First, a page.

28. 28. EpnkarsMécrbs;Cati RbeTs butsVaNa (Botswana) : visVkreFVIkarpÞal; CamYyRbCaCnenAmUldæan eFVIkar GPivDÆn_kareRbIR)as;sMPar³kñúgRsuk edIm,IEfTaMnwgCYsCYlpøvlMCnbTEdlmancMnYncracrtic . Ú lT§pl ³ R)ak;EdlsnSM)anBIkarcMNayeLIgdl; 30° . RbeTs hVaMgLg; (Finland) : RbmaNCag 100 000Km én- pøÚvÉkCnRtUv)andak;bBa©Úl edayRsbc,ab;eGayCapøÚvshRbtibtþi . pøÚvenHpþl;nUvsiT§iqøgkat;eTAmkCasaFarN³ Cakar pøas;bþÚrdl;rdæaPi) albg;pþl;CaviPaKTaneTAelIkarRKb;RKg nig tMélEfTaM . lT§pl ³ pøÚvTaMgenHmancracreFVIdMeNIrCamFümcMnYn 45 yanCM- niHkñúgmYyéf¶EdlmantMél TabcMeBaHrdæaPi)al . National savings plan Botswana: Engineers work directly with local people, developing the use of local materials to maintain and repair low-volume rural roads. Result: cost savings of up to 30%. Finland: More than 100,000 kilometres of pri- vate roads are legally constituted as ‘co- operative’ roads. They provide a public right of way – in exchange for a government contri- bution to management and maintenance costs. Result: these roads carry an average 45 vehi- cles per day – at much lower cost to the gov- ernment.
  29. 29. GtifiCneBjcitþ vamansar³sMxan;Nas;edIm,IEbgEcknUvkarTTYlxusRtUvsMrab; bNþajpøÚv . Satisfied customers It is important to spread responsibility CMhantMbUgKWRtUveFVIeGayR)akdfardæaPi) for the road network. alpøÚvTTYlyknUvkarTTYlxusRtUvTaMgRsug. karkMNt; eKale- The first step is to ensure the road ad- dAeGay)anc,as;las;eTAelIKuNPaBtMél nig eBlevla KWcaM) ministration is fully accountable. Well ac;CaTIbMput . defined quality, cost and time targets are crucial. GñkeRbIR)as;pøÚv GaCIvkmµ BaNiC¢kmµ nig ksikmµTaMgGs; Road users, business, commerce and KWCaGtifiCnénehdæarcnasm<n§pøÚv . dUcKñaenHEdr ½ agriculture are all ‘customers’ of the road infrastructure. Communities, too, shKmk¾mancMENkCak;lak; have a particular stake in mYypgEdrenAkñúgkarEfTaMpøÚvmUldæan . enACitbMput eTAnwgbBaða maintaining local roads. Close to the problem, they also have valuable local BYkeKmancMeN³dwgmUldæand¾mantMélbMput . knowledge. edaybgáeGaymankarcUlrYmBIbNþaPaKIEdlmancMNab; Involving all interested parties – and GarmµN_TaMgGs; ehIykarTTYlsÁal; BYkeKenAkñúgeKalneya) recognising them in a formal transport policy – will help pull the road mainte- aydwkCBa¢ÚnCapøÚvkar nwgCYyCMrujdl;dMeNIrkarEfTaMrYmKña . nance process together. kardwknaMRbCaCneGaycUlmkkñugdMeNIrkar Bringing people into the process has many advantages. Efficiency is encour- naMmknUvGtßRbeyaCn_CaeRcIn . aged by linking users, transport provid- ers and those responsible for the road RbsiT§iPaBKW)anmkedaykarelIkTwkcitþtamkarP¢ab;TMnak; network – and money is saved. TMngGñkeRbIR)as; GñkpÁt;pÁg;esvadwkCBa¢Ún nigGñkEdlTTYlx- usRtUvcMeBaHbNþajpøÚv ehIyR)ak;kas;nwgRtUv)ansnSMsMéc .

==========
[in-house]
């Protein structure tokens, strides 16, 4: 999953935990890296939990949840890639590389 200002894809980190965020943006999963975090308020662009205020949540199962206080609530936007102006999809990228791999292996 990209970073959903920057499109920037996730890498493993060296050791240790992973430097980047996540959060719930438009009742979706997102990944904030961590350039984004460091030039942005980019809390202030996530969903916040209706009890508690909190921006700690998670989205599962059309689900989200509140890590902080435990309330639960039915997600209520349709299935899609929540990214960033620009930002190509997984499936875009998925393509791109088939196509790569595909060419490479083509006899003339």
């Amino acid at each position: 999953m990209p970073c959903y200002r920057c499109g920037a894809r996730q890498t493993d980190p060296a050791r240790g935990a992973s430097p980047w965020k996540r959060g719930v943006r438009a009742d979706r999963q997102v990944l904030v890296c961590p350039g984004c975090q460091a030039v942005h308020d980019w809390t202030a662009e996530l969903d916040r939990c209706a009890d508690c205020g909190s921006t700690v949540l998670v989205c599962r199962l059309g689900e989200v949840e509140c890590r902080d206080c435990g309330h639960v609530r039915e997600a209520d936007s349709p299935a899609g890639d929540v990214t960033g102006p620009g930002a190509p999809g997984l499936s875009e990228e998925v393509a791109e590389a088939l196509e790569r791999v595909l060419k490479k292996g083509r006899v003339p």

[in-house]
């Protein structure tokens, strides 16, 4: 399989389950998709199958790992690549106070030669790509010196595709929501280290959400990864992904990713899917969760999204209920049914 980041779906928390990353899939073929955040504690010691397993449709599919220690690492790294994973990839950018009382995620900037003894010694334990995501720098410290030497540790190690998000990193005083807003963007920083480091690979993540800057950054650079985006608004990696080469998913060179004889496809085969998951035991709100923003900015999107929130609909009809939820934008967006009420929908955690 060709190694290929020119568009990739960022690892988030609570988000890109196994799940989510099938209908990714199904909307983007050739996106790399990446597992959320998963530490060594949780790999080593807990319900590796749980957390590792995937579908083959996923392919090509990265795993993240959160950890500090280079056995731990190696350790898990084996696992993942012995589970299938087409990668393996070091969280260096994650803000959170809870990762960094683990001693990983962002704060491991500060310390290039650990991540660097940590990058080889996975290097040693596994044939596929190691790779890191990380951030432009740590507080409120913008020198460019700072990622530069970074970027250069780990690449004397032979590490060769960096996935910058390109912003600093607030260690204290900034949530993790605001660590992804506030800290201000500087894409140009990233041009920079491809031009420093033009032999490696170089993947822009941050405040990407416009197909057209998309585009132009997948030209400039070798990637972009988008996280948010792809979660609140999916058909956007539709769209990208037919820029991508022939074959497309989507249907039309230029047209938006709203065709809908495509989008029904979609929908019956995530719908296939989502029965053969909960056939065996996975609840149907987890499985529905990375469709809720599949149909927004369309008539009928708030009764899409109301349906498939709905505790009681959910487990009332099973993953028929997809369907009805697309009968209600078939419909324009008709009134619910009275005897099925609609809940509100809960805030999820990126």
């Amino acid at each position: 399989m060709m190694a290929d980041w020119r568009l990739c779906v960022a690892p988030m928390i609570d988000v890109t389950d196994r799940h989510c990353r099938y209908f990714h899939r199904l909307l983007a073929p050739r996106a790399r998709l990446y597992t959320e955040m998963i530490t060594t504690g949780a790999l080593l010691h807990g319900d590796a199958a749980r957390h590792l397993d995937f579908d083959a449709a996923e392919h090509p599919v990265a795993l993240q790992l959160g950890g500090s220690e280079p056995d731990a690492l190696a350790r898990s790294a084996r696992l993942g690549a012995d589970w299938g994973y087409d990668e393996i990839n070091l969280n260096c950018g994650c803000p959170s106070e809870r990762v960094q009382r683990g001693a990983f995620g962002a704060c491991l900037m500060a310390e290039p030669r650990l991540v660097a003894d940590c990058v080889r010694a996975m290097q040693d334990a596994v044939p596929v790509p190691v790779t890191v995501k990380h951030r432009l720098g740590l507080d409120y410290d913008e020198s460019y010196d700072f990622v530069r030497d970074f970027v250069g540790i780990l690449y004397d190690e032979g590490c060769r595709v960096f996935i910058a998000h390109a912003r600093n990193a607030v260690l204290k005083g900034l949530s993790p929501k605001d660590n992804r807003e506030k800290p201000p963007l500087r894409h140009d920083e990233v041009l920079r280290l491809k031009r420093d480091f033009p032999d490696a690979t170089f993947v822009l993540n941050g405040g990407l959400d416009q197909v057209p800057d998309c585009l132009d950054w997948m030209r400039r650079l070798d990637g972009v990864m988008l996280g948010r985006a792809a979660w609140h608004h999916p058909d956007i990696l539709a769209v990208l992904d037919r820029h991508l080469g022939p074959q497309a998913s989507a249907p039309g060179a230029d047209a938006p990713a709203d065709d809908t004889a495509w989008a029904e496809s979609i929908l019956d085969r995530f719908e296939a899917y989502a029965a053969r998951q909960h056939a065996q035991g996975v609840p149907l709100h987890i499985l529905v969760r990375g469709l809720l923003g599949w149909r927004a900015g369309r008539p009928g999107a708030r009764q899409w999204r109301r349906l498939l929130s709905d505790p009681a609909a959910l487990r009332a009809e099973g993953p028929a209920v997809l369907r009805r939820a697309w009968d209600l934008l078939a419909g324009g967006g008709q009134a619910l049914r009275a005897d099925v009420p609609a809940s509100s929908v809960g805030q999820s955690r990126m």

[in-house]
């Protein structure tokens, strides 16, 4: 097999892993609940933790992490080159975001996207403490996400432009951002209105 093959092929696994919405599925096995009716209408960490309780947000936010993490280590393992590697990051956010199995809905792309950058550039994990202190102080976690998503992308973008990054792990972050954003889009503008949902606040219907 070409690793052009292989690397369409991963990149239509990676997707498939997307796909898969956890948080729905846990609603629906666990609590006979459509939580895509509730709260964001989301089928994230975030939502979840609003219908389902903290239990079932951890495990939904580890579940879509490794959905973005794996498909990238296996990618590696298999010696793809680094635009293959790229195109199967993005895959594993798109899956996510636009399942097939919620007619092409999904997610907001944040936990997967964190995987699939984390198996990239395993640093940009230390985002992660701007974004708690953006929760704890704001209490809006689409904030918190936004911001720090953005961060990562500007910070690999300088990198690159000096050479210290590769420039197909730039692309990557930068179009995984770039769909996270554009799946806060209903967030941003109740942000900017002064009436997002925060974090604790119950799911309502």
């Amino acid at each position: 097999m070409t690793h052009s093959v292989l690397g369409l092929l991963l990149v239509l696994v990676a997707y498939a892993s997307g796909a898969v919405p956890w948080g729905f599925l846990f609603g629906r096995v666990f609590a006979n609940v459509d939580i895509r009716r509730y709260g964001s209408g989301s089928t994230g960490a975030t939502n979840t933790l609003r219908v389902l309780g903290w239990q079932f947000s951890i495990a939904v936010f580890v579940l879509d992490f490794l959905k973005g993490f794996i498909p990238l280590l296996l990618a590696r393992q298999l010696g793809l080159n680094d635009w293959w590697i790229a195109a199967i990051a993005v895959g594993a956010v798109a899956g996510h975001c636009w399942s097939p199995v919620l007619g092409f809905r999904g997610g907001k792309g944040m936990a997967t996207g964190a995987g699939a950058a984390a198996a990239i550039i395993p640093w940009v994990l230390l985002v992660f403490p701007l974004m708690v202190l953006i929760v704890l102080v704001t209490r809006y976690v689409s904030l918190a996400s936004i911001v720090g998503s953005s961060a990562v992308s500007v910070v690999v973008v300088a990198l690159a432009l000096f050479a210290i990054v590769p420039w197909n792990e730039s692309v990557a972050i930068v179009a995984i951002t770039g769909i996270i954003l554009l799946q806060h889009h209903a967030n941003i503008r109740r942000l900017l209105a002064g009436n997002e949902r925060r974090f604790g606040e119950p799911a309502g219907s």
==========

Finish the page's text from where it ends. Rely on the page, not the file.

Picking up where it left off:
30. 30. karpøas;bþÚrkñúgEpñkvisVkmµ RbeTs hSMb‘Í (Zambia) RkumRbWkSaPi)alpøÚvrbs;Cati) anGeBa¢IjsmaCiksmaKm CatiénTIRbWkSavisVkr edIm, IeFVIkaredjéføsMrab;kic©snüaerobcMkmµviFIEfTaMrbs; RkumRbwkSaCnbTcMnYn40Rsuk EdlTTYlxusRtUv cMeBaH- pøÚvlMCnbTRbEvg 16000KILÚEm:Rt (16 000Km) . lT§pl ³ RkumRbwkSaPi)alRbKl;kargarEfTaMEdl) anGnum½t eFVIkarTUTat;R)ak;tam ry³mUlniFipøÚvEdlRkumRbwkSaxøÜnÉgCaGñkRKb;RKg . Engineering change Zambia: The National Roads Board invites members of the National Association of Con- sulting Engineers to bid for contracts prepar- ing maintenance programmes for 48 rural dis- trict councils – responsible for some 16,000 kilometres of rural roads. Result: the Board delivers approved mainte- nance works, paid for through the Road Fund it manages.